Regarding E-mail Hoaxes Involving FRHS Alumni
Yesterday I received several e-mails from our alums which contained forwarded e-mails from someone asking us to help a very ill alumnus, Rose Cirolli, Class of 1957. The person who signed the letter was "Barry Cahn, FRHS 1960."
First of all, let me start by saying both Rose Cirolli and Barry Cahn are deceased. Their names are listed on their class memorial pages and both of them have tributes on the Memories page. That is how their names were obtained. The person is using this e-mail address:
The name is ironic, since this "specimen" is really a dirt bag, lower than low. Whatever you do, do NOT respond to this e-mail. Skip and I will try to get to the bottom of it.
Any time your e-mail address appears on the internet, you are a target for anyone who wants to e-mail you, and unfortunately, some of these are not nice people.
A little about hoaxes...there are many that make the rounds over and over in different forms, such as these:Malicious Code (Virus and Trojan) WarningsThis information comes from the granddaddy of all Hoax pages, called HOAXBUSTERS. Click their name to go to their home page.
Warnings about Trojans, viruses, and other malicious code that has no basis in fact. The Good Times and other similar warnings are here.
Warnings and stories about bad things happening to people and animals that never really happened. These are the poodle in the microwave and needles in movie theater seats variety.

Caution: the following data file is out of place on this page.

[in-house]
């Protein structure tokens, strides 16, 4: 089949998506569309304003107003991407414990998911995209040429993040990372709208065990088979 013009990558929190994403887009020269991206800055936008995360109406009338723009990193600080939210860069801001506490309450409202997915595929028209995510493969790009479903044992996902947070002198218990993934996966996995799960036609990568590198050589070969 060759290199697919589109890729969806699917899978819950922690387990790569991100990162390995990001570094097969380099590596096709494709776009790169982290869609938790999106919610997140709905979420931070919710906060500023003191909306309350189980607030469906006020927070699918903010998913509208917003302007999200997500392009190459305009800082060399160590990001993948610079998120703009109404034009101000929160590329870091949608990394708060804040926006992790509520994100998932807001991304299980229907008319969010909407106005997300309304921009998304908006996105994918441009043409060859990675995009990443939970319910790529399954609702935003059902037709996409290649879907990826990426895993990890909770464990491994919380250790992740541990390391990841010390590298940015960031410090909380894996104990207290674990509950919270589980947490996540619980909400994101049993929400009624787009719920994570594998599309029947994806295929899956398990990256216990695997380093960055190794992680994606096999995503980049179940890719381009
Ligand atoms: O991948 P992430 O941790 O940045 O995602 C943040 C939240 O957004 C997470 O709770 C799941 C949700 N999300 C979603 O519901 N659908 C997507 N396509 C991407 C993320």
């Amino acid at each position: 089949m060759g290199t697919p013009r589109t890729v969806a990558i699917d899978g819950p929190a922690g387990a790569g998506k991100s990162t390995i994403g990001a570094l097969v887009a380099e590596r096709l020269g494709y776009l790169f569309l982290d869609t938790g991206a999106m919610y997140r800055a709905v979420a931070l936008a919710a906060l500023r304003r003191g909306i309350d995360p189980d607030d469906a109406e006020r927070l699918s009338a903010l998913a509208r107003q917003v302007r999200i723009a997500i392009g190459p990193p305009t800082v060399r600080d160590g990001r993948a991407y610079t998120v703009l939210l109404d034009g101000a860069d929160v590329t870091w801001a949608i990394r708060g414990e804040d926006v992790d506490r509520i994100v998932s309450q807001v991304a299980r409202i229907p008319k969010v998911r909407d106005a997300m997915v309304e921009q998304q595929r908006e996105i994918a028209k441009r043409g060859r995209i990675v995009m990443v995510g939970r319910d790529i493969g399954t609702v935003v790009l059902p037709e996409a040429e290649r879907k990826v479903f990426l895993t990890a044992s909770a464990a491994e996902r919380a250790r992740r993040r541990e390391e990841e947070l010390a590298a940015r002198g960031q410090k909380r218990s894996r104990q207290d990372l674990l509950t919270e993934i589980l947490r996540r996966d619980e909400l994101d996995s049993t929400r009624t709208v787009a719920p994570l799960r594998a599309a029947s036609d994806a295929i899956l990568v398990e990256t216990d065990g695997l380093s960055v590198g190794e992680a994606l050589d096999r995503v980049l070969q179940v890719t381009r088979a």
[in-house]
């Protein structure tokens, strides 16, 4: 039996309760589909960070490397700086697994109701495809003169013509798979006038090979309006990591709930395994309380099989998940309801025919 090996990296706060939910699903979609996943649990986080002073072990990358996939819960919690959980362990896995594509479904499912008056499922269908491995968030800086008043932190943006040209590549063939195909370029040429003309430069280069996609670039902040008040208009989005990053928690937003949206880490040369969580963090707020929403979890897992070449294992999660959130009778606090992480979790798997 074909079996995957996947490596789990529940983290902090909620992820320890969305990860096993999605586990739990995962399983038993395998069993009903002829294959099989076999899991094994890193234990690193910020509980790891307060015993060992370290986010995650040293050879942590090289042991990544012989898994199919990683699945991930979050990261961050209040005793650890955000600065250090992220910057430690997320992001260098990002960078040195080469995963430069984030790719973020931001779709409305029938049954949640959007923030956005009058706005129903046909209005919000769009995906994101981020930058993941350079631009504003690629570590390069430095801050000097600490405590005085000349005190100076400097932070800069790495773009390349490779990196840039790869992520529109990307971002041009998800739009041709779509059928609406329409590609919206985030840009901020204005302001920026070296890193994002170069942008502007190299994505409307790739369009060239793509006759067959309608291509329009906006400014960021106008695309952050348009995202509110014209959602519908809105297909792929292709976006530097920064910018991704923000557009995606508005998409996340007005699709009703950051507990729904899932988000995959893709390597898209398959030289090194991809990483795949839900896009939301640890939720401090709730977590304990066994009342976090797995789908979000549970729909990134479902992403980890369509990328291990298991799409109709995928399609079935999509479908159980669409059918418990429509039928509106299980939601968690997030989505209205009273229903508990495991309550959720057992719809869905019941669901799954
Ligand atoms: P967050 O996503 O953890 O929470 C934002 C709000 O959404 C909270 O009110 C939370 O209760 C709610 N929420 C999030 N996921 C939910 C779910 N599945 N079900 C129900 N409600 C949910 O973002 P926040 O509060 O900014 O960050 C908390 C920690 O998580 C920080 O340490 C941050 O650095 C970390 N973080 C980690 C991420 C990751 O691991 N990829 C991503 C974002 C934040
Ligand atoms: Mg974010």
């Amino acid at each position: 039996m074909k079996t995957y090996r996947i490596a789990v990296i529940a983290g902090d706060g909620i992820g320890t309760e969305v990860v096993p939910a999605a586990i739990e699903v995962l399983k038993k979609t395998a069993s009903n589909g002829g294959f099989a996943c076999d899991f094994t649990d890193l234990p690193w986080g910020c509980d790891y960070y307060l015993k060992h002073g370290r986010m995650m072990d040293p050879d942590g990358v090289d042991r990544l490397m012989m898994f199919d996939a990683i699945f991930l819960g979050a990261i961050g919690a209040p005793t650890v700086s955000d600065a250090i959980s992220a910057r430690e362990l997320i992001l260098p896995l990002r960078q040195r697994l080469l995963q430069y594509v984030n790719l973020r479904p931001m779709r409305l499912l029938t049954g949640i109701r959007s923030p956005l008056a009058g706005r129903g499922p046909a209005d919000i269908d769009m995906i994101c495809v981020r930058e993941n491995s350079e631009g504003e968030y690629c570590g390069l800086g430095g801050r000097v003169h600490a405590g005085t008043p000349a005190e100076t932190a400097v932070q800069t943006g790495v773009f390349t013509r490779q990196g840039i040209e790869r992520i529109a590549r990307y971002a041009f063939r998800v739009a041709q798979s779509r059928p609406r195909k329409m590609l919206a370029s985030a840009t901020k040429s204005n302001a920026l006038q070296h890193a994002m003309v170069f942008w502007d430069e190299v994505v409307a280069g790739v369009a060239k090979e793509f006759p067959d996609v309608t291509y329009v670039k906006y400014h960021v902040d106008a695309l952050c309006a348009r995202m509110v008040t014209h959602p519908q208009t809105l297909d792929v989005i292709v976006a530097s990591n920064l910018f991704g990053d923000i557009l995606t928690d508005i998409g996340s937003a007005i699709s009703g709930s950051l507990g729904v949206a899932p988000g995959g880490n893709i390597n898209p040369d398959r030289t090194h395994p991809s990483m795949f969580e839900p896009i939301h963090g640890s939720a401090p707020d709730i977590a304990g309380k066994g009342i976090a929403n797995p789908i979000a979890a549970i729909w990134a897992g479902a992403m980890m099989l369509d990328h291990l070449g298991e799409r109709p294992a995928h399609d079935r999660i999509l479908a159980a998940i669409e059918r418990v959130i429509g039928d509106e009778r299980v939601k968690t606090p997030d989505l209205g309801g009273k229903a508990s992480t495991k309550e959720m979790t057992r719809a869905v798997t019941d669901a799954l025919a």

Stories about give aways by large companies. If you only send this on, some big company will send you a lot of money, clothes, a free vacation, etc., etc. Expect to wait a long time for any of these to pay off.
Out of date warnings and warnings about real things that are not really much of a problem.
Sympathy Letters and Requests to Help Someone
Requests for help or sympathy for someone who has had a problem or accident.
Traditional Chain Letters
Traditional chain letters that threaten bad luck if you do not send them on or that request you to send money to the top n people on the list before sending it on.
Mail that threatens to hurt you, your computer, or someone else if you do not pass on the message.
Mail messages that appear to be from a legitimate company but that are scams and cons.
Mail messages that warn you about terrible things that happen to people (especially women).
I would suggest that you read up on the material that is responsible for so much e-mail clogging the Internet. It would help a LOT if you didn't forward this stuff to your friends and understand that NOTHING will happen to you if you do not!! Please take Hoaxbusters' advice, which is:
"When in doubt, don't send it out."
There are steps which can be taken to track down and report this type of thing, and it can be found on this Hoaxbusters link:
Information About Hoaxes
If you have questions, please e-mail me at LeBaroness2@cox.net.
Carol Marston, FRHS 1956
Vice President, FRHS Online Alumni Association